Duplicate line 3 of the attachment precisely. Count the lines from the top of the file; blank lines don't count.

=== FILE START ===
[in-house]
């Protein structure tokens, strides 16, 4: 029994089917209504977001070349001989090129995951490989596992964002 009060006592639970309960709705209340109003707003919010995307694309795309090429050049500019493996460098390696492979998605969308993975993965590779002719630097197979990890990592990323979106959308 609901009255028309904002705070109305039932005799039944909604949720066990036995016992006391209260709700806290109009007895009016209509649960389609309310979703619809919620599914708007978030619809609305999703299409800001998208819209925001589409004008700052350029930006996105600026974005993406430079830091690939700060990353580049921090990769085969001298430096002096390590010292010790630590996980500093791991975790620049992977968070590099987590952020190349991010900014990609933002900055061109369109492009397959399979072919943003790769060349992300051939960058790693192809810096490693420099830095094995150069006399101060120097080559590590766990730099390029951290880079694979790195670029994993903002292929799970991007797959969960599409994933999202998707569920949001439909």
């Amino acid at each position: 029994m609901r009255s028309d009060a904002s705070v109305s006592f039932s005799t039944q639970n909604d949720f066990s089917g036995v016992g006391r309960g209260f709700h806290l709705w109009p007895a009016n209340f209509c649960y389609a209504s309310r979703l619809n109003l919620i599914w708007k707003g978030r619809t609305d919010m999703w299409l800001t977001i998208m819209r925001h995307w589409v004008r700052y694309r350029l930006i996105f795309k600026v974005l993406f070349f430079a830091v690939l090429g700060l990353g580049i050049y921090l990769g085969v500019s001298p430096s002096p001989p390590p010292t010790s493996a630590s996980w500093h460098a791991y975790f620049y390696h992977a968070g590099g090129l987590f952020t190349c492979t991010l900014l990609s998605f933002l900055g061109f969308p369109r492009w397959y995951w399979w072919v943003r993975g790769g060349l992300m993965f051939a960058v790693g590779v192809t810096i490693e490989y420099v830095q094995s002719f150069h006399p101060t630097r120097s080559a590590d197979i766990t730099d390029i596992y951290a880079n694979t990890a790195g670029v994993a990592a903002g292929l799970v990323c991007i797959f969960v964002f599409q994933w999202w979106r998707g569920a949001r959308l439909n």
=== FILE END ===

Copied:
């Amino acid at each position: 029994m609901r009255s028309d009060a904002s705070v109305s006592f039932s005799t039944q639970n909604d949720f066990s089917g036995v016992g006391r309960g209260f709700h806290l709705w109009p007895a009016n209340f209509c649960y389609a209504s309310r979703l619809n109003l919620i599914w708007k707003g978030r619809t609305d919010m999703w299409l800001t977001i998208m819209r925001h995307w589409v004008r700052y694309r350029l930006i996105f795309k600026v974005l993406f070349f430079a830091v690939l090429g700060l990353g580049i050049y921090l990769g085969v500019s001298p430096s002096p001989p390590p010292t010790s493996a630590s996980w500093h460098a791991y975790f620049y390696h992977a968070g590099g090129l987590f952020t190349c492979t991010l900014l990609s998605f933002l900055g061109f969308p369109r492009w397959y995951w399979w072919v943003r993975g790769g060349l992300m993965f051939a960058v790693g590779v192809t810096i490693e490989y420099v830095q094995s002719f150069h006399p101060t630097r120097s080559a590590d197979i766990t730099d390029i596992y951290a880079n694979t990890a790195g670029v994993a990592a903002g292929l799970v990323c991007i797959f969960v964002f599409q994933w999202w979106r998707g569920a949001r959308l439909n």